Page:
An ode to books

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  • Show me a family of readers, and I will show you the people who move the world. – Napoleon Bonaparte

I love books. That’s not a secret, and it is a notable trait of my personality. My parents were avid readers, and while their reading preferences differed, I learned as a bookish seven -year--old that if I was reading in bed, I wouldn’t be asked to turn off the lights. That was the start of my life as a night owl. I also remember, later on, an ex-boyfriend of mine telling his then-girlfriend (about me): “I like her; she reads a lot.” Oh, the compliment.

After being force-fed the classics, as is customary with the school system, I fell in love with a specific publishing house in France that took pride in translating new and established fiction authors from all around the world. Suddenly, with a book (or rather many books), I was plunged into different worlds, from Argentina to Egypt, Italy to China, via Turkey, to name a few.

Carl Sagan said: "One glance at a book and you hear the voice of another person, perhaps someone dead for 1,000 years. To read is to voyage through time." While that feels true, reading transports me through space as well as time.

I realise now that way before I had the opportunity to embrace my precious global nomad lifestyle, my readings gave me a sense of connection to the world beyond what I knew, and it powered an early sense of being more than my individual identity. I became a citizen of the world thanks to the writing of Isabel Allende, Gabriel Garcia Marquez, Naguib Mahfouz, Gao Xingjian, Elif Shafak, and so many more.

Given how much I value reading, I was shocked to discover the banned books campaign unfolding in certain American schools and touching several million students. Mind you, last week

While I was upset about the news, the removal of the “Girls who code” series by writer Reshma Saujani felt like a blow to the staunch feminist in me. I imagine all those allies who understand that children need to see themselves represented from a young age to open their minds to their potential future selves will agree.

Banning Maya Angelou’s ‘I know why the caged bird sings”, for instance, is utter sacrilege.

Of course, if you told me that the Russian education system had banned books, I wouldn’t blink an eye. After all, they are rewriting history books just as history is being made to control the national narrative. Dictatorships enjoy mind control, so reading materials, scholarly or other, will be moulded to suit those in power.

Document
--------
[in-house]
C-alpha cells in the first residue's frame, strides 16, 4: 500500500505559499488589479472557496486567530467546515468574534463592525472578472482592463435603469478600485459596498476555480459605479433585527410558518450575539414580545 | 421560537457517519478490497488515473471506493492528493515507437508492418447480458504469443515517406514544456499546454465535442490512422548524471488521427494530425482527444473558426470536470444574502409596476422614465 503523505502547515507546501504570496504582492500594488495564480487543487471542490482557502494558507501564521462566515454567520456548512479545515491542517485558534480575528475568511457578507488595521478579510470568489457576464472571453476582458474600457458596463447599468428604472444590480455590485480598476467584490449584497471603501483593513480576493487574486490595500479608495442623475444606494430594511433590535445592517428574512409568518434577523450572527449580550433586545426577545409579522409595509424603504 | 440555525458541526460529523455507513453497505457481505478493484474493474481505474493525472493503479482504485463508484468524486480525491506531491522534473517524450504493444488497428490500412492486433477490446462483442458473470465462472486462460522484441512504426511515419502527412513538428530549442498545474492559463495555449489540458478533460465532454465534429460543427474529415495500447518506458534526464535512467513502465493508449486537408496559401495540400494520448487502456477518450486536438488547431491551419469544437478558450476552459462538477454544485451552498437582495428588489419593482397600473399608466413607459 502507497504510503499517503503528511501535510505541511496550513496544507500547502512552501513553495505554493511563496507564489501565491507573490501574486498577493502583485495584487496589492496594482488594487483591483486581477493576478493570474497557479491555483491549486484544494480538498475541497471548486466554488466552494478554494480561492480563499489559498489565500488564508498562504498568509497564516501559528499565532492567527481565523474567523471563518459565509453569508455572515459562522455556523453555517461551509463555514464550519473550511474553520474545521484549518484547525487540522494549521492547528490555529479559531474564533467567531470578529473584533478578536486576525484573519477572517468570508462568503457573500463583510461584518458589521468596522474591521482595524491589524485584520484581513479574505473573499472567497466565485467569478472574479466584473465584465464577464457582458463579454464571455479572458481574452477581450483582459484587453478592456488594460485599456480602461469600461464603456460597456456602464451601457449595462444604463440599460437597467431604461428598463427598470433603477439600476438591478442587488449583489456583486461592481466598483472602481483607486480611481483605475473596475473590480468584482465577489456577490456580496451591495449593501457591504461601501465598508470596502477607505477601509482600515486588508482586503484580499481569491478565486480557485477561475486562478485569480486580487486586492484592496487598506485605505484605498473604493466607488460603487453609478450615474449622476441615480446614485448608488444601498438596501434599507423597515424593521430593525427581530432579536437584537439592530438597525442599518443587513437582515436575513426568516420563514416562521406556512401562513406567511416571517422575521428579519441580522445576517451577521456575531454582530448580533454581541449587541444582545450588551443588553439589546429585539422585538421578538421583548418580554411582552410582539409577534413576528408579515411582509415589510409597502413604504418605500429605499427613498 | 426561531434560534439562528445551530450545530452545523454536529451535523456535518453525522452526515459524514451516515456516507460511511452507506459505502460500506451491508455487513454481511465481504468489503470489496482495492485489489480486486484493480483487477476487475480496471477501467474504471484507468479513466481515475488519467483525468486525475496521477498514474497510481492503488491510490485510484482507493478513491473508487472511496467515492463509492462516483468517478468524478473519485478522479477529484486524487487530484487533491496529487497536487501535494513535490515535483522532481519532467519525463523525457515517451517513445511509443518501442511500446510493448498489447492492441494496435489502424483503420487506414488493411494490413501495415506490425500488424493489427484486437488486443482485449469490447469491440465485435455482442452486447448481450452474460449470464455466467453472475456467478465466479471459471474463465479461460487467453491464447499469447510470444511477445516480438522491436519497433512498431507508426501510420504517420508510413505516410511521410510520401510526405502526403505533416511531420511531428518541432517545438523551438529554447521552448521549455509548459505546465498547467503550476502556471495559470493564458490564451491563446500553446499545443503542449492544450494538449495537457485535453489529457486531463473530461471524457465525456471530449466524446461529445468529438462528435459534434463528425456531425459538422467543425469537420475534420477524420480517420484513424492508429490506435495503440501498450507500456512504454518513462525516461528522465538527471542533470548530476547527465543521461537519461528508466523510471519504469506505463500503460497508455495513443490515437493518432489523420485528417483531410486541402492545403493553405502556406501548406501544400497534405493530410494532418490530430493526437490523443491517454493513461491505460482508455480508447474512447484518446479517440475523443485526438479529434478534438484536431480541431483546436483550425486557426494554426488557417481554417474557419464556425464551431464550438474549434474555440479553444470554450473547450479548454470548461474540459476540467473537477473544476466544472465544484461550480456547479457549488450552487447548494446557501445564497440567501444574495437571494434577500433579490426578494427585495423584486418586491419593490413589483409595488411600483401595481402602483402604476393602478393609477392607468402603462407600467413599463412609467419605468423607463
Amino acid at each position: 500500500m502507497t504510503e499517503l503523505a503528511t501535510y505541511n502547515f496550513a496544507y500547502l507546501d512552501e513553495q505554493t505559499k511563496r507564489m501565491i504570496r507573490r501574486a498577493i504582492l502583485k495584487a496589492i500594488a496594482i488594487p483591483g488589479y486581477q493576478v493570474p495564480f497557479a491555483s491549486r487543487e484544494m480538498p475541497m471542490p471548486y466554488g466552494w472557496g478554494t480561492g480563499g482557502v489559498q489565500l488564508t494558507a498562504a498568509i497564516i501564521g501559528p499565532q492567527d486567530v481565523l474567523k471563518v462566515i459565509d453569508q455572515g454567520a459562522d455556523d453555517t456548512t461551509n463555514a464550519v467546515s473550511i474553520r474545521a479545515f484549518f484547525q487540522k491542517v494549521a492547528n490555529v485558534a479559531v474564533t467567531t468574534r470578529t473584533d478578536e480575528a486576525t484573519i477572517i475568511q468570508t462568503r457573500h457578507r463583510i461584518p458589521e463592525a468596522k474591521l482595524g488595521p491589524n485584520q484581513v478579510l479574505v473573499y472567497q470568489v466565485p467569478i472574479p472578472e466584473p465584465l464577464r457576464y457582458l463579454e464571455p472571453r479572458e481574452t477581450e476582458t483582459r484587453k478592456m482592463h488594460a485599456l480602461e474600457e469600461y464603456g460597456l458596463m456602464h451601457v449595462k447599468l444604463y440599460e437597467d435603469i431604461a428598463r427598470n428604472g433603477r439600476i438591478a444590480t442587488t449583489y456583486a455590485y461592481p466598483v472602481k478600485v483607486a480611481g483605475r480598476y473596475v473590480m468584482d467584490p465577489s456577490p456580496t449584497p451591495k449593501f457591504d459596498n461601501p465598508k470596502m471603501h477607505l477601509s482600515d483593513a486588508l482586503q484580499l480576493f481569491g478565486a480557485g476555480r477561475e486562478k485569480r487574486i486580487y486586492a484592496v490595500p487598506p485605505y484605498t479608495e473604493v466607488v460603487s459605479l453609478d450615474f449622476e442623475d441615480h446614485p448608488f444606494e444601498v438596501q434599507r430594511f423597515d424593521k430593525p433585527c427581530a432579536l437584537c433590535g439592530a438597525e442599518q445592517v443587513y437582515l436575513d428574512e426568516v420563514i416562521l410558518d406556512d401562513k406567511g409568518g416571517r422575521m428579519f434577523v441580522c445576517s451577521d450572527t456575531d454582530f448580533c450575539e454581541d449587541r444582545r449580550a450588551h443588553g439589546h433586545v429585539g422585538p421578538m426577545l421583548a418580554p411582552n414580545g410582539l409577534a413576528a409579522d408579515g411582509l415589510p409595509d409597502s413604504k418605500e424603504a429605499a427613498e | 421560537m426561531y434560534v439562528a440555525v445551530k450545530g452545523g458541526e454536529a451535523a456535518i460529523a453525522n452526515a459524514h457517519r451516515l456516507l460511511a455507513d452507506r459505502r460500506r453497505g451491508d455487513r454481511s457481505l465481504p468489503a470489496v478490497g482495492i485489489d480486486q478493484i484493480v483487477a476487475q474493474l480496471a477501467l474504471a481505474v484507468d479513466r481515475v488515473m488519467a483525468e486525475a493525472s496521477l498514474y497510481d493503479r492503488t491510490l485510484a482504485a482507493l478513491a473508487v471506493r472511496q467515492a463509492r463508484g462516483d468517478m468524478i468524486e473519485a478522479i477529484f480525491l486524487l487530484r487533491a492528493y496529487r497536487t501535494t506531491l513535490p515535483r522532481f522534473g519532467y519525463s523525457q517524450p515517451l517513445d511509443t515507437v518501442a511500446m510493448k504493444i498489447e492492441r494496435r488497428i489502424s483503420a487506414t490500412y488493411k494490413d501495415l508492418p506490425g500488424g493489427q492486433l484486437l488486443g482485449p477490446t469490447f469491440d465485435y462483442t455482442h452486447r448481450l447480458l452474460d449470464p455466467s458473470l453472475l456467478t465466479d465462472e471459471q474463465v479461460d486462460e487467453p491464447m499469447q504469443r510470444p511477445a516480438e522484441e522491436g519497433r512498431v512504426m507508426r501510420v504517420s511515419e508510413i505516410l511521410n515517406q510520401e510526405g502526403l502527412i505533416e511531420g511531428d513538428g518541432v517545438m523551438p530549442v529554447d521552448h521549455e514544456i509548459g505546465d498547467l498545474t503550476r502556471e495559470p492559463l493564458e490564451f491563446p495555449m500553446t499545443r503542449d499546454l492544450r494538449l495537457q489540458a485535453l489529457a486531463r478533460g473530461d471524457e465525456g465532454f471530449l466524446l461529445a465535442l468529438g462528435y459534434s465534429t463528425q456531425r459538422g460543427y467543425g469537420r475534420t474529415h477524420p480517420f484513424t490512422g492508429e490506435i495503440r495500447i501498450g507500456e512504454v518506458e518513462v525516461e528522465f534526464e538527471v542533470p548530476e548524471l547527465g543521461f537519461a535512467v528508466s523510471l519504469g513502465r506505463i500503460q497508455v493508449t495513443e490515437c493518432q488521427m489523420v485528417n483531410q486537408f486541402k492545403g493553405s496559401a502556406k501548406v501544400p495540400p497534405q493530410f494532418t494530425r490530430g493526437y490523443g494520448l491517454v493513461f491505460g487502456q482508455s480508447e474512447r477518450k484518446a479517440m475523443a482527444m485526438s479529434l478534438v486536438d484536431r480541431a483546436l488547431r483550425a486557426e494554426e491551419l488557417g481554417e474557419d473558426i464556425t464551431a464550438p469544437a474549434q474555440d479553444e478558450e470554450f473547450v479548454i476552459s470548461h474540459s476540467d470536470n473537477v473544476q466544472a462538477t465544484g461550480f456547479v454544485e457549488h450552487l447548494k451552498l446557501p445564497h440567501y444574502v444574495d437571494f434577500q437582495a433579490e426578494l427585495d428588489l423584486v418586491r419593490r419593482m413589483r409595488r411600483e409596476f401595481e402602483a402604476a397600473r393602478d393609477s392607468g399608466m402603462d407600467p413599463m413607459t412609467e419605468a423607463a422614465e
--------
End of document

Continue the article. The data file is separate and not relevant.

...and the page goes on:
I see this publicly denounced book censorship as worrying and almost violent because it more than hints at how much the 50-state American federation is struggling with its status as a democracy. Whether you look at the USA or Russia, what we’re seeing is a battle for what children can learn.

Books contain knowledge, and knowledge is power. Only a few decades ago, some categories of our population weren't even allowed access to public libraries. While not everyone will fall in love with books, everyone should be allowed access to the broadest possible range of ideas.

Those trying to shape and narrow what children can read are doing so to gain power. Over who, for what, I don’t think there is a blanket answer, but there’s a nasty smell of white supremacy floating around the American case.

I’m certain that those actively participating in this censorship do it in the hopes of shaping a future that will be detrimental to minorities, people of colour, women and LGBTQ+ communities.

When I consider this is happening in a country that still tries to hold on to the banner of “leader of the free world”, I wonder if I’m not trapped in a weird dream. How could that moniker remain if freedom to read isn’t upheld?

This got me wondering about the story of forbidden readings and I found this great BBC Culture article coinciding with “Banned Books Week”, an annual campaign by the ​​American Library Association and Amnesty International celebrating the freedom to read and fighting censorship.
The piece explores stories about the hidden dangers of books, with some great quotes and anecdotes covering DH Laurence, Boris Pasternak, and James Joyce.

Its author, John Self, argues that books are, as Stephen King put it, "a uniquely portable magic" – and “the portable part is as important as the magic”. Shouldn't we all have access to that magic?

However, away from the doom and gloom of the above, I was thrilled to see that independent bookstores are becoming the cool hot spot, according to this article from the Times. Worth a look if you’ll be visiting the UK or the British capital.

I don’t know if you care about this issue as much as I do, but here’s a suggestion: order one of the books on this ban list, in show of support, giving yourself or someone else the gift to learn something new by embracing another person’s perspective.

After all, stories shape us. Let’s make sure we all get access to the ones we need.